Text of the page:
Meh. Sorry, fellow atheists, but this is a tempest in a teapot. Imho, finding "contradictions" between the four Gospels is akin to finding "contradictions" between any four accounts of Leda and the Swan. Obviously, all the Gospels are variations on Mark, and are just the sort of variations one might expect in oral traditions. Most likely, there's one story that is the origin of all four Gospels- in that, I agree with the apologists.
The real problem is twofold: why are all four Gospels regarded as the Gospel truth, when they are not logically reconcilable; and why should we accept the truth of the original story, whatever it was? People make up stuff all the time, and embellish upon old stories, do they not? In the absence of evidence for the truth of any of the Gospels, while it's an interesting question for literary scholars what the original story said, it needn't concern us in our search for what really happened, unless there's independent evidence for its truth.
Whether Mark came first among the four canonical gospels is a disputed issue. And other factors would have to be taken into account, such as whether there was an earlier document written by Matthew and what form it took. But we can agree with Zilch that the gospels are variations on the same general theme. Even if we disagree on issues like whether the author of the fourth gospel was writing from his own memory of events or was retelling a tradition about events he didn't witness, we can agree that all of the gospels were derived from one core tradition in some sense.
We've addressed the issue of why we should trust that core tradition many times. See, for example, here. Since Rhology is posting at a blog that's addressed the subject so many times and in such depth, it isn't much of an objection to point out that we would need a reason to trust the core tradition. We've been arguing for the core tradition for a long time. So have other Christians. If skeptics want to advance the discussion, they should give the reader some idea of why they disagree with Christian argumentation on the subject.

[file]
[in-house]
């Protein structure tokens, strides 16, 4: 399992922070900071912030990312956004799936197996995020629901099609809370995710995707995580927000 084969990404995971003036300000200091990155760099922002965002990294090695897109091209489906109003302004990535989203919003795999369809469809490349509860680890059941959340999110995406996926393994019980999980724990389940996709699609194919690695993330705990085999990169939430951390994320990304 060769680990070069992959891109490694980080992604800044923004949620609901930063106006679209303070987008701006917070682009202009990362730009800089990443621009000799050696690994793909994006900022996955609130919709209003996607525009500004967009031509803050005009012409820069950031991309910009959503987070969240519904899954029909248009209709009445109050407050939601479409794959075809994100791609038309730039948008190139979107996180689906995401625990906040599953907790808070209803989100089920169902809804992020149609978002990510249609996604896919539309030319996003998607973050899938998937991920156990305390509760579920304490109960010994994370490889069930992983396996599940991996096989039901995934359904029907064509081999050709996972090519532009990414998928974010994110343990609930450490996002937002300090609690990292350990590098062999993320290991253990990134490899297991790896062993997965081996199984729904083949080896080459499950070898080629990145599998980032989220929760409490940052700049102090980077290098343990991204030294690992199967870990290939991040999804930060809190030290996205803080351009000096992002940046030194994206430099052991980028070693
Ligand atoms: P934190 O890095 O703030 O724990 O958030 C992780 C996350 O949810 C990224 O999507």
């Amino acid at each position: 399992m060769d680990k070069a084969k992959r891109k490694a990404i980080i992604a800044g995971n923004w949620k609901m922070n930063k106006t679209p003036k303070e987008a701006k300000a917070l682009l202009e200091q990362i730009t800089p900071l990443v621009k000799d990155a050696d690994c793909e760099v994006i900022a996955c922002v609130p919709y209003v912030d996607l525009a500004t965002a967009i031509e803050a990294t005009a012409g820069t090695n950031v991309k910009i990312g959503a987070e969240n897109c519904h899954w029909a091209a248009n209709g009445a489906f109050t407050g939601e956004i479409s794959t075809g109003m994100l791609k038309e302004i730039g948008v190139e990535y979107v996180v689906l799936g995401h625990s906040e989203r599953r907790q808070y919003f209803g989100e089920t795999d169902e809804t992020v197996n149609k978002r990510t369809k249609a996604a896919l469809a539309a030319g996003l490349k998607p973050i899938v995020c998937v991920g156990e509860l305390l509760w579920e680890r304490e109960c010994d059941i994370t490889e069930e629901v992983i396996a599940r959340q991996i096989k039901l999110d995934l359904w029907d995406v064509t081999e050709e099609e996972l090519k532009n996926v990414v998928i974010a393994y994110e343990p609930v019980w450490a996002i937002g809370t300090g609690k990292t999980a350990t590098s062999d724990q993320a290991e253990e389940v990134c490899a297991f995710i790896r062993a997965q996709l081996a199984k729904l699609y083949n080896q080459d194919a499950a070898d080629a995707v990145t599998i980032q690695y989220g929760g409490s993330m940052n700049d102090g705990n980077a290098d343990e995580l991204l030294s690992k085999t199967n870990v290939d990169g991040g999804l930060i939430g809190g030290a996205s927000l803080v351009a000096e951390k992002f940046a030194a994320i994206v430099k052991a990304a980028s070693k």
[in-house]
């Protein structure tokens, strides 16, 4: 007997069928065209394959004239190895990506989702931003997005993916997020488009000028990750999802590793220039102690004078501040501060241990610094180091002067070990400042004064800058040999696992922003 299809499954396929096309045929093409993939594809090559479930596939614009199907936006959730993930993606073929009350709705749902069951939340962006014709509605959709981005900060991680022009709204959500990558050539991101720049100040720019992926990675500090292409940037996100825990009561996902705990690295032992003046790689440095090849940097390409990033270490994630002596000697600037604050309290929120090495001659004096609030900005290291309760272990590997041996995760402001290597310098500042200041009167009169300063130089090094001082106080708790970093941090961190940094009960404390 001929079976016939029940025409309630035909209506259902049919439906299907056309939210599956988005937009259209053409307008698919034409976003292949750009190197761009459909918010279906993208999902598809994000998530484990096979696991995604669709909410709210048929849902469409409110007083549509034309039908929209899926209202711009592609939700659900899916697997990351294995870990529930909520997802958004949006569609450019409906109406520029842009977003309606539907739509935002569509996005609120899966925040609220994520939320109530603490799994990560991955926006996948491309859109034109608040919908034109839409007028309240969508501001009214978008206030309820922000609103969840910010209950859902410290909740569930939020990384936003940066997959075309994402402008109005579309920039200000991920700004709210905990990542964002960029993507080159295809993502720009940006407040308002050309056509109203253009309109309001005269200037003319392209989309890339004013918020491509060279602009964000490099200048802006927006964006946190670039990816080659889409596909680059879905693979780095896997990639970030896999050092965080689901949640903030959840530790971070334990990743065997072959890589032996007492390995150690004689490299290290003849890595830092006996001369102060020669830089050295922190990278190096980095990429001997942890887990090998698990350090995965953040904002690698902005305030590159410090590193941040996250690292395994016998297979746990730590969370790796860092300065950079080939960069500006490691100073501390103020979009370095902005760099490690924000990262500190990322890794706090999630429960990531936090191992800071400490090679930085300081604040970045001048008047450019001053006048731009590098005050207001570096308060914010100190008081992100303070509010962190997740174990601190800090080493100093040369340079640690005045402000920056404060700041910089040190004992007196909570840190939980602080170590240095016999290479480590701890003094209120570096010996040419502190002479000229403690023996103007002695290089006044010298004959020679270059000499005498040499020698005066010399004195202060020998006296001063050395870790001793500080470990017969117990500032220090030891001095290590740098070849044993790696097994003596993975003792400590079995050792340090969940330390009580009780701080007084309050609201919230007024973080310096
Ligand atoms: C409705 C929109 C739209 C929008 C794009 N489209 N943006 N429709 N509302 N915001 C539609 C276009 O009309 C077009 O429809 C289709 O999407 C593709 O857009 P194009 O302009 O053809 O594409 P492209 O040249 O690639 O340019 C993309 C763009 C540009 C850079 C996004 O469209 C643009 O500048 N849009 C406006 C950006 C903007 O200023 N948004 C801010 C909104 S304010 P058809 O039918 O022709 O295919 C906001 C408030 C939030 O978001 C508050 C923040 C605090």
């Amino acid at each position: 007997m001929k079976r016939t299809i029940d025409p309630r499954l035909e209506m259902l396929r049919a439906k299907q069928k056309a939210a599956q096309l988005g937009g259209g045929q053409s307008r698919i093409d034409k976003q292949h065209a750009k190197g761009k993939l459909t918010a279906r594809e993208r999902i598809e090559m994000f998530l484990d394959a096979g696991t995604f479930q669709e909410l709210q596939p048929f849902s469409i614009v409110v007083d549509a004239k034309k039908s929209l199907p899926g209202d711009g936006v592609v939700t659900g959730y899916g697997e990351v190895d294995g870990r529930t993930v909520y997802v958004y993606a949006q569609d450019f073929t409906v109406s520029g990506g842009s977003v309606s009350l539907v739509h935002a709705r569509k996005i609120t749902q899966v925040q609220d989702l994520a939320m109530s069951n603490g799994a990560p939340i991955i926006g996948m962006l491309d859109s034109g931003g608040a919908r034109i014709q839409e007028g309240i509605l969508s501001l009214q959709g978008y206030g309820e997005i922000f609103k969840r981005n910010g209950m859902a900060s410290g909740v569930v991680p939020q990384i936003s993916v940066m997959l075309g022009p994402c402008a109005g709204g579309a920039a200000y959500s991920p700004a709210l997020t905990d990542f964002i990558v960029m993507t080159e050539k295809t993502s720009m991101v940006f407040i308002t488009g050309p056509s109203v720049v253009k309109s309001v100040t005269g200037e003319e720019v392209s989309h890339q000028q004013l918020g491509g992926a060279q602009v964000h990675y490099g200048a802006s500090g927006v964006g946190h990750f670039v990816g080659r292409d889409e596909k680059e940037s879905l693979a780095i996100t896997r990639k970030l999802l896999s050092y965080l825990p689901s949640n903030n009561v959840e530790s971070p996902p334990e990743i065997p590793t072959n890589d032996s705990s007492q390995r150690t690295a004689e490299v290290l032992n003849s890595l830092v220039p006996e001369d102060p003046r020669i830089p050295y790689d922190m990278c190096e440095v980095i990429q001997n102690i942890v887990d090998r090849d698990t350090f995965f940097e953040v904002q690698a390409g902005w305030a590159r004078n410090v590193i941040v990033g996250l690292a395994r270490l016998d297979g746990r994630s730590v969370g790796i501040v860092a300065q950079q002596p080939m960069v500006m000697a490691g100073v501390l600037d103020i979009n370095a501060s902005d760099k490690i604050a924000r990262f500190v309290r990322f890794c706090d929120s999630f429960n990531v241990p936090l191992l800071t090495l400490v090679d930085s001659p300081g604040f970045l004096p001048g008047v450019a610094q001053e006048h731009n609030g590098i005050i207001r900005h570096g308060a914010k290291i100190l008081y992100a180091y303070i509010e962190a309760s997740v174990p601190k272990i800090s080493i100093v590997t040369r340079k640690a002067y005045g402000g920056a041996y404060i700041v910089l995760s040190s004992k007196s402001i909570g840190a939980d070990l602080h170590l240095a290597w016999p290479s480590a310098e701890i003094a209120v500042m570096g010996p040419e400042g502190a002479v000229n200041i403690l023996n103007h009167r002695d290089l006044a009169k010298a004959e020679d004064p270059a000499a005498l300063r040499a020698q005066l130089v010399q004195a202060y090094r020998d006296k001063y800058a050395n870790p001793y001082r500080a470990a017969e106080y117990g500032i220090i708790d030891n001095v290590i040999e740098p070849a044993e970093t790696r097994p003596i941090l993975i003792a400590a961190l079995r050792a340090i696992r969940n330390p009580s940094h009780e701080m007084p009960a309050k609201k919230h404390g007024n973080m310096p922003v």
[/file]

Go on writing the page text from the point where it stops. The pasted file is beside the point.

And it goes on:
All of us harmonize. Historians do it in other contexts, not just in the context of early Christianity. Evolutionists harmonize theories about how evolution occurred in one context with theories about how it occurred elsewhere. Atheists who argue against Christianity harmonize their theory about one aspect of early church history with their theory about another aspect of it. Or if they're addressing modern paranormal claims, for example, they adjust their explanation of one piece of evidence to fit with their explanations of other data.
The degree to which we harmonize is going to vary depending on the nature of the case. If you have reason to believe that two documents are a Divine revelation, then it's going to make sense to harmonize those two documents to a higher degree than you would harmonize two documents for which you have no such evidence. If other relevant factors are involved, such as an acknowledgment by the authors that they're giving contradictory accounts, then you'd have reason to harmonize to an even lesser degree.